Who says you have to be either a left-brainer or a right-brainer? A West Virginia University project is using art to communicate science.
Dave McGill, professor of forest resources in the Davis College of Agriculture, Natural Resources and Design and an Extension specialist, wants to teach people the science of measuring trees—even if trekking through a forest isn’t feasible.
This fall and winter, McGill wants host a series of seminars across the state and bring “trees” to the participants with the help of Sonotubes—concrete forms typically used to create columns for buildings, light posts and other structures— that are painted to resemble trunks of several trees native to West Virginia.
McGill hopes to piggyback on prior success of attracting audiences to seminars related to natural resources issues like tree identification.
“I’m hoping to engage people during a time when they may have ‘cabin fever’ with a hands-on experience that allows us to talk about sustainable forest management and other important topics,” McGill explained.
During the seminars, participants will learn different measurement methods including total tree height, merchantable height and various diameter measurements, all of which are tools used to estimate the volume of wood in a tree and how valuable it might be if harvested.
Since many tree measurements rely on some simple trigonometry, McGill also hopes to attract math teachers to the seminars and provide them with different exercises they can use in their classes.
While they may look like large grey tubes now, with some paint and a bit of imagination the Sonotubes will morph into trunks of paper birch, red oak, yellow poplar, sycamore, black cherry and sugar maple.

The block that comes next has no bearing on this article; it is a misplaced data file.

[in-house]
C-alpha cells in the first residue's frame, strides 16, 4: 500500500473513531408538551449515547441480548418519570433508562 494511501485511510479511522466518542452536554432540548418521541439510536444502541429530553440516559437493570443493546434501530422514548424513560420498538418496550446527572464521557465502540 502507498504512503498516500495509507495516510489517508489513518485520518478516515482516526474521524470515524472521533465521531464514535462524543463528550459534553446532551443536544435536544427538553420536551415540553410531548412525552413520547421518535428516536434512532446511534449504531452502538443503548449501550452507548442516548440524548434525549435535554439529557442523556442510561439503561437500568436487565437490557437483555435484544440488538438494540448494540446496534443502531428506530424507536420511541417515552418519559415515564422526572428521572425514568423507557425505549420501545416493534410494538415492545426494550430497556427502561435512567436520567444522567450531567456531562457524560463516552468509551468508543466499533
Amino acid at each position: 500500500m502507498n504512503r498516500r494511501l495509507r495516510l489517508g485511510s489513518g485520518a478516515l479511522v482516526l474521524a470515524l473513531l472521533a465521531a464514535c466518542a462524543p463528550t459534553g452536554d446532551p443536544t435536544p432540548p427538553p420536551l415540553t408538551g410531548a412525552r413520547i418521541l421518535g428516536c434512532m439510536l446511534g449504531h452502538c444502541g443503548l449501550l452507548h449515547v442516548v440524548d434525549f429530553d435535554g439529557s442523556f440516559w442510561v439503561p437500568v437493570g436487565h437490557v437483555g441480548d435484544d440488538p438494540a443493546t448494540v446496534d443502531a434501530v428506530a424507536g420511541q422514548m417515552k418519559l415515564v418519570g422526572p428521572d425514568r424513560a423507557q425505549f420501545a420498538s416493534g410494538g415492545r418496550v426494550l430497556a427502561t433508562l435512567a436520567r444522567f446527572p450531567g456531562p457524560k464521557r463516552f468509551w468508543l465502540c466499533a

That’s the goal of Elizabeth Basham, a forest resources management graduate student, anyway.
With an undergraduate degree in visual arts from Gettysburg College in Gettysburg, Pa., Basham is a perfect fit for the project.
A biology major before switching to visual arts, she’s always been passionate about art and science.
“I think they overlap considerably,” Basham said. “Art is a science and science is an art. Trees have been a recurring theme in my artwork over the years. I decided to pursue my master’s in forestry because I adore trees and being outdoors, and art will always be in my life, regardless.”
To represent each tree species as accurately as possible, Basham is using a variety of paints including an oil-based primer, acrylics and textured spray paint, as well a sponging technique to achieve a bark-like effect.
“When I’m putting paint on the tubes I imagine I’m literally painting the bark onto them,” she said. “The idea is similar to a sculptor seeing his finished work in a hunk of marble and just freeing it from the block.”
While the process may be tedious, Basham believes the end result is what’s most important – creating a way to educate others.
“I like this project because not only am I enjoying one of my favorite activities – painting – but I’m also contributing to an outreach program that will educate people about our forests,” she said. “The more people become involved in these activities, the more knowledge spreads and the healthier our forests will be as a result.”
CONTACT: Lindsay Willey, Davis College of Agriculture, Natural Resources, and Design
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